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Links to Regulations and other helpful information

In Canada, regulations governing commercial vehicles, drivers and motor carriers are based on the Canadian National Safety Code (NSC) standards. The NSC is a code of minimum performance standards, applying to all persons responsible for the safe operation of commercial vehicles.   

CCMTA | CCATM

The Canadian Council of Motor Transport Administrators (CCMTA) is an incorporated body that coordinates matters dealing with the administration, regulation and control of motor vehicle transportation and highway safety. Membership includes representation from provincial and territorial governments as well as the federal government of Canada.

CVSA - Commercial Vehicle Safety Alliance

The Commercial Vehicle Safety Alliance (CVSA) is a nonprofit organization comprised of local, state, provincial, territorial and federal commercial motor vehicle safety officials and industry representatives. The Alliance aims to prevent commercial motor vehicle crashes, injuries and fatalities and believes that collaboration between government and industry improves road safety and saves lives.

CCMTA - National Safety Code 

- Standard 9 - Commercial Vehicle Drivers Hours of Service

- Standard 13 - Trip Inspection

ReadyChek is located in Waterloo, Ontario.  And as such, most of our customers are currently doing business within Ontario.  We do support all English speaking provinces (we do not yet have French for Quebec) and links specific to each province will be added as well.  The National Safety Code mentioned above is the basis for all provincial regulations.

Ontario

Other Provinces

News

ELDs (ReadyChek is NOT an ELD, but we want you to know if you need one)

In 2019, Transport Canada announced that commercial motor vehicle drivers who cross provincial/territorial borders must use certified electronic logging devices (ELDs) to record their hours of service. To give the industry, provinces and territories time to get ready, industry was advised that the federal regulations would not be enforced until January 1, 2023.

As of June 12, 2022, Ontario requires certain truck drivers who operate within the province to use certified ELDs.

As of January 1, 2023, you will face penalties if you do not meet provincial ELD requirements when operating in Ontario. This applies to vehicles with licence plates from Ontario or any other jurisdiction.

Ontario will require certain bus drivers who operate within the province to use ELDs starting on July 1, 2023.

In most cases, if you were not required to complete a daily log prior to June 12, 2022, you are not required to use an ELD.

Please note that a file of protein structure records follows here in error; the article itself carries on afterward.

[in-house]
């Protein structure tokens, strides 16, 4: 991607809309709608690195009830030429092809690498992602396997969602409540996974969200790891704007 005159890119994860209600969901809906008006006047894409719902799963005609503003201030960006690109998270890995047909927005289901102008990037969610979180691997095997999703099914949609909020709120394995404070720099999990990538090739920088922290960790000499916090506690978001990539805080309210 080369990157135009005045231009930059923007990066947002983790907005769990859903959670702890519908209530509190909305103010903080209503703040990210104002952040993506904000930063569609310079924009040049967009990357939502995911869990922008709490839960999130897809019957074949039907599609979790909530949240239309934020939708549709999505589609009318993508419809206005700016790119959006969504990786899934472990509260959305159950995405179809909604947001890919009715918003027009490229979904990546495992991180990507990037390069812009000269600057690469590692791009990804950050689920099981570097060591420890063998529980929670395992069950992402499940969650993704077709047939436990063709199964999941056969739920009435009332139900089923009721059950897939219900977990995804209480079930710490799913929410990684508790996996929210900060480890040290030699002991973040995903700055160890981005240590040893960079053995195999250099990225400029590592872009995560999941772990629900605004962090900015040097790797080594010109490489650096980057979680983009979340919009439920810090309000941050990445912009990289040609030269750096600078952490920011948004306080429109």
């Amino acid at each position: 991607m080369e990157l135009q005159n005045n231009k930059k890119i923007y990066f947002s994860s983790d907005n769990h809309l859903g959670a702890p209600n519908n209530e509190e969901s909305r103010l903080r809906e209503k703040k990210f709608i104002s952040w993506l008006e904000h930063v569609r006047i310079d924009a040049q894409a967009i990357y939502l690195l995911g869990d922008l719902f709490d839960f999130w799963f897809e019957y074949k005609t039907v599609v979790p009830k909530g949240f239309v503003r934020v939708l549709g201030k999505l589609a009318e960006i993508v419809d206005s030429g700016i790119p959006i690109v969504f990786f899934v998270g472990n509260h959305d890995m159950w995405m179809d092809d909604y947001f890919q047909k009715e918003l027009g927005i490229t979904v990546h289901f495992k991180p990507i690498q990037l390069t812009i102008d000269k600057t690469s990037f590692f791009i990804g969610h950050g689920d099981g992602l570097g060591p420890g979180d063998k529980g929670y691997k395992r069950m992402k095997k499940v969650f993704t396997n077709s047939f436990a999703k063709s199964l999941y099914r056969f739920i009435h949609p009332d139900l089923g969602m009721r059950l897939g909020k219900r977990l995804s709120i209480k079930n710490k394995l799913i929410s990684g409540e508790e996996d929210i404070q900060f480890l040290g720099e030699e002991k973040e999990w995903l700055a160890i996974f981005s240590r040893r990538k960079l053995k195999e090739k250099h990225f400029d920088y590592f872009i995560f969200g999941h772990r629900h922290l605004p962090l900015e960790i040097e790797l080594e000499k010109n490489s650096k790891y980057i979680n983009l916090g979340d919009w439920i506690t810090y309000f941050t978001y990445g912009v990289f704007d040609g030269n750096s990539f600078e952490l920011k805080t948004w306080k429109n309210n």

To learn who is required to have ELDs, any exemptions, penalties for not meeting regulations and the official list of certified ELDs, see the following:  https://www.ontario.ca/page/electronic-logging-devices-commercial-motor-vehicles

 

Tow Trucks (New Ontario requirements starting Jan 1, 2023)

Several exemptions under the CVOR program are being removed as of January 1, 2023 and tow operators will now be required to:

  • Undergo an annual vehicle inspection regardless of the weight of the tow truck

  • Perform daily vehicle inspections regardless of the weight of the tow truck (commonly known as a “pre-trip” or “circle-check”)

  • Be responsible for their drivers including record keeping and ensuring that they are trained, qualified and adhering to regulations

  • Keep additional records including maintenance records and staff oversight

  • Meet additional tow truck and road safety requirements

Note: Hours of Service exemptions remain in place for the towing industry.  (See HOS Exemptions in the Commercial Vehicle Operator's Safety Manual)

New equipment requirements under the Highway Traffic Act will also be coming into effect. As of January 1, 2023, tow trucks/drivers must (See the new section from Reg 587 linked in regulations above):

  • Be equipped with lamps capable of producing intermittent flashes of amber lights to be used when stopped on a highway for the purpose of towing, transporting or providing roadside assistance services to a motor vehicle

  • Carry two warning lights (i.e., flares); ensure visibility when stopped on the highway for the purpose of towing, transporting or providing roadside assistance services to a motor vehicle

  • When outside the vehicle, drivers and a person assisting the driver must wear a safety vest that meets the requirements for Class 2 or 3 in Standard Z96-15 (R2020), entitled “High-visibility safety apparel,” published by the Canadian Standards Association

  • Ensure all equipment, components and devices used to tow the motor vehicle are in good working order and do not exceed weight limits

  • Secure the vehicles to a dolly, cradle or other similar device.”

TSSEA - Some administrative provisions of the Towing and Storage Safety and Enforcement Act (TSSEA) were approved to come into force on July 1, 2022, while some substantive sections of TSSEA were approved to come into force on July 1, 2023. A new TSSEA regulation, Ontario Reg. 417/22 (General), was also approved to come into effect on July 1, 2023.

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